But what about Paterno? He arguably didn't do anything illegal, because he reported the incident to his boss. But he should have done more.
Put yourself in his shoes. You're 76 years old. You've been the head coach of an enormously successfully college football team for 36 years. You've won 2 national championships. Earned many millions of dollars. You get paid $1 million per year. And a kid who you used to coach, who just started working for you, comes to you and tells you he saw a guy raping a 10 year old up the ass in what is, essentially, your office. What do you do?
Absolutely you tell your own boss, as Paterno did. But then, when nothing much happens and you still see the accused around your office, don't you do more? When your office is part of a school? When your job is to teach children, older children than the kid who got raped, but children still? When you're a parent yourself, and a grandparent? Don't you call the police? You have to.
Let's give you the benefit of the doubt. Maybe McQueary didn't tell you in explicit detail what he saw, because, really, nobody wants to talk about anal rape with his grandfather. And maybe McQueary's lying, for all you know. Maybe Jerry didn't do anything. Maybe McQueary hates him and is trying to set him up. You don't know.
But that's the point. You don't know. So you call in the police to investigate, so that the truth can come out. In doing so, you protect whoever the real victim is. If the allegations are false, you protect Sandusky from false accusations. But if the allegations are true, you get justice for that kid and you protect future kids from having the same horrible thing happen to them.
Or maybe not. Maybe you say hey, I told my boss and if he doesn't do anything, I better not do anything, because I don't want to cross him, I might get in trouble.
But no, I don't think so. You're Joe freaking Paterno. You're not going to get in trouble for telling police that one of your subordinates alleged to you that an old man was anally raping a little kid in your office. Even if what you were told turns out to be false, you're never going to get in trouble for telling the truth as you understood it. You're Joe Paterno and this is Penn State!
But Paterno didn't do that. I wonder why? I don't know. Maybe Joe Posnanski, honestly the best sportswriter in America, who has been in State College for the last few months writing a book about Paterno, can figure it out and tell us someday. I don't know. But I do know that because Paterno didn't call the cops, more kids got raped who would probably have been safe otherwise. And that's a big deal, a huge deal, a colossal failure on Paterno's part, and for that failure Joe had to go.
And I love Paterno. Love him in a hero-worshipping, grandfather-figure kind of way. Because I was a kid in the 80s, during Paterno's golden years, a kid growing up without a dad himself, Italian-American like Paterno, wearing glasses like him, from the Mid-Atlantic like him, a football-loving, football-playing kid, who ended up becoming an Ivy League grad like Paterno, because I was proud of him for being a member of my tribe who made good – for all those reasons I am conflicted about punishing him and understand why those kids at Penn State rallied in his support. He's their grandfather too, and you support your grandfather. But sometimes your grandfather makes a mistake, and when he does, he has to pay the price like anyone else. No double standards.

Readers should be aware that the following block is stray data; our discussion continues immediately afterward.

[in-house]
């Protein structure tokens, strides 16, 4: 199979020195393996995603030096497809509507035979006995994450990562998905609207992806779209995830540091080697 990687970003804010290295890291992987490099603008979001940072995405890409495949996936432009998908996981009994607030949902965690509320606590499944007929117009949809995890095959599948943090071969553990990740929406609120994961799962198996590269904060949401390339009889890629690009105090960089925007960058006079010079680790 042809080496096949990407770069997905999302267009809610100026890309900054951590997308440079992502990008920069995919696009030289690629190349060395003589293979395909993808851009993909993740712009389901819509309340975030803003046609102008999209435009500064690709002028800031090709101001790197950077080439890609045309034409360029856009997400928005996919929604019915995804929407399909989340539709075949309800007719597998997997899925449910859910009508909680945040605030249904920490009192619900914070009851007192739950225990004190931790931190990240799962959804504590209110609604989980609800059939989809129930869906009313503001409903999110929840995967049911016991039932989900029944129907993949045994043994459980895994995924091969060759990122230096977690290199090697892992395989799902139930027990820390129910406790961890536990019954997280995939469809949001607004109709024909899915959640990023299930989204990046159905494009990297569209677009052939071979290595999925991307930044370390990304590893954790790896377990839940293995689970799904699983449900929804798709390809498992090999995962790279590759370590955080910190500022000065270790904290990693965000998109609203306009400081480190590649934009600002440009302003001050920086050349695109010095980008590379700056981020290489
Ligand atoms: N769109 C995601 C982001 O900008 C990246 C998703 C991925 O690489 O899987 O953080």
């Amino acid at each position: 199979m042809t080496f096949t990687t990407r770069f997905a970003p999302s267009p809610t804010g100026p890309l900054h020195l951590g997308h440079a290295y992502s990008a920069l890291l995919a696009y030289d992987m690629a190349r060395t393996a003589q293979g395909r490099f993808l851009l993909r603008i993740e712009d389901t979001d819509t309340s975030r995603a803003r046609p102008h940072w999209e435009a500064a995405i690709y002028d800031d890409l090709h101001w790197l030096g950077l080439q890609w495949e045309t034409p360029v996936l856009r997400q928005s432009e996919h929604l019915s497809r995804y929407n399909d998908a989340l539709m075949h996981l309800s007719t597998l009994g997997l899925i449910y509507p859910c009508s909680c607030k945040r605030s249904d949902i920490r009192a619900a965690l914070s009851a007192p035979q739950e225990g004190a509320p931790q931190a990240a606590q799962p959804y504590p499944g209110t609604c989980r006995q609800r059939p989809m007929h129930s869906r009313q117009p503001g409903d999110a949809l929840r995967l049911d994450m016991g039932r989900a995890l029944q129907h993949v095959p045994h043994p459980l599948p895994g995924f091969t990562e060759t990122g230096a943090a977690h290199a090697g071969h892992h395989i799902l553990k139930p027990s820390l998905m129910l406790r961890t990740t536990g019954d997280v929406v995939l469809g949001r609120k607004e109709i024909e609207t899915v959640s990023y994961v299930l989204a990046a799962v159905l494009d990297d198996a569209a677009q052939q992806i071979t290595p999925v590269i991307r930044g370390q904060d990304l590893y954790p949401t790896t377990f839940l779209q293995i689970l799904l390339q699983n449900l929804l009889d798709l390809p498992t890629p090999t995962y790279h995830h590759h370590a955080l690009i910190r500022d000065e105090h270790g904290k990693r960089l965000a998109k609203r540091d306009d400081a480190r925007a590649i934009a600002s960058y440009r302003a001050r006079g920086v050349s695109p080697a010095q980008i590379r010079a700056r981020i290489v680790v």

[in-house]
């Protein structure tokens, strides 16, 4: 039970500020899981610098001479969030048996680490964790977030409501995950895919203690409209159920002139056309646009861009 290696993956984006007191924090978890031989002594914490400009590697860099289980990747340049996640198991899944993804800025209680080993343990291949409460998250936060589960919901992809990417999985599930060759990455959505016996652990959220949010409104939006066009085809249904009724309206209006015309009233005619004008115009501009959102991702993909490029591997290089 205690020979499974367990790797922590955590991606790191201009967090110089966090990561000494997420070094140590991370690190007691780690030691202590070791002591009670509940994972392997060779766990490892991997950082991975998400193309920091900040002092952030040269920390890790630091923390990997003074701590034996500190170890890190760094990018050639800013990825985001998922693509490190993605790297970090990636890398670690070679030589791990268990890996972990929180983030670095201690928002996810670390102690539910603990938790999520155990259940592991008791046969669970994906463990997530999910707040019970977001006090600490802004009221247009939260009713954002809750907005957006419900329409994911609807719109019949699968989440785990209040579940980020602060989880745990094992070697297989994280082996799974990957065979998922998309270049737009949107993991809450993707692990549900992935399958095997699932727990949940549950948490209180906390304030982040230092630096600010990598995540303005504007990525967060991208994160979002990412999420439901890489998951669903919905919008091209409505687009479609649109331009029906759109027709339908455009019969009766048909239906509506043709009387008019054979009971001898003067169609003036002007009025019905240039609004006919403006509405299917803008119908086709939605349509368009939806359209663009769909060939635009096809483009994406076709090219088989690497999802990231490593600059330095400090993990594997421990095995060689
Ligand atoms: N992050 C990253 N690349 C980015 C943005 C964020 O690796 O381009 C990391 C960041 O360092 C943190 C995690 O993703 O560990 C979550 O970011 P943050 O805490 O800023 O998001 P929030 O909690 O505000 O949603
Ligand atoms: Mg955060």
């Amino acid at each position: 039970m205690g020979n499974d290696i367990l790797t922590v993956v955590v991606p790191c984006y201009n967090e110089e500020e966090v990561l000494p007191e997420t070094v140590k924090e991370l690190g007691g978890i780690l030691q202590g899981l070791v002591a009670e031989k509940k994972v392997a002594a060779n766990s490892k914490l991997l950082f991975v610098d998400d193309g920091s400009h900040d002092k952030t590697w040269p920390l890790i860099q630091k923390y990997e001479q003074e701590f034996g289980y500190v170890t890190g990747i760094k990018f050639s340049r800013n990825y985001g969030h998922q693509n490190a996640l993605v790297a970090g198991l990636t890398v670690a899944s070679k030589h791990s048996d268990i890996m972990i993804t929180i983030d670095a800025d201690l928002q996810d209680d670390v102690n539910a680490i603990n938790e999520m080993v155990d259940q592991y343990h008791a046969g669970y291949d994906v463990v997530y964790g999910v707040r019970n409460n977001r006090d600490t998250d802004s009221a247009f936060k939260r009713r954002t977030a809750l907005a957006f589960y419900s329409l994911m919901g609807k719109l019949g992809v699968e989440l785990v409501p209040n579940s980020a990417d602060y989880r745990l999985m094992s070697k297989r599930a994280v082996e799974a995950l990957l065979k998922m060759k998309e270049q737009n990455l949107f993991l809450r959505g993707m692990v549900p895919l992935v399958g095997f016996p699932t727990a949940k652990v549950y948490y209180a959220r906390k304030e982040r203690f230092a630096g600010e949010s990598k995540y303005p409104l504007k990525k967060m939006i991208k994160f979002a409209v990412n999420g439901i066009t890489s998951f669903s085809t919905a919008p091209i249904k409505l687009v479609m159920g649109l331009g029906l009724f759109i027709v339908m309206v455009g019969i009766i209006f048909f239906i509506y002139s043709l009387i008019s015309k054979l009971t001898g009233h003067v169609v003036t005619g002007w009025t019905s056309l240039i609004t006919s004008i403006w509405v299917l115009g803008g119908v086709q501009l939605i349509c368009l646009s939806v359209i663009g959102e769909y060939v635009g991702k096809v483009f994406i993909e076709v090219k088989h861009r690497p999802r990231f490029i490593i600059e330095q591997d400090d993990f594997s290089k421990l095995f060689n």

But that's not the end of the story. How will Paterno live out the rest of his life? Will he accept his share of responsibility? Will he do some good yet, before the end? Maybe for those kids who he failed to protect? He's got lots of money and prestige and power left, even now. People still love and respect Joe Paterno. And he's used his power for good in the past – donating over $3.5 million to the university, for example. I hope he finds those kids he failed or other in similar situations, and does right by them.
Because their stories aren't ended yet either, and I'm sure they could use the help.
Saturday, October 29, 2011
Rupp got robbed. He was just as good at takedowns as Aoki, and he was much much better on his feet. He hurt Aoki with some strikes: a right hand to the head, a roundhouse to the head. Aoki had some nice trips to bring Rupp down, but Aoki never hurt Rupp. It was a close fight, but Rupp was clearly better. He got jobbed. Maybe it was chance. Or maybe the UFC needs a successful Asian fighter to market in Asia.
Curran v. Jorgenson
This was an even closer fight, but the judges got this one right. I don't think either guy hurt the other or got close to a submission, but Jorgenson controlled the fight with takedowns. Some very technical grappling in this one. Close decision to Jorgenson for being more aggresive.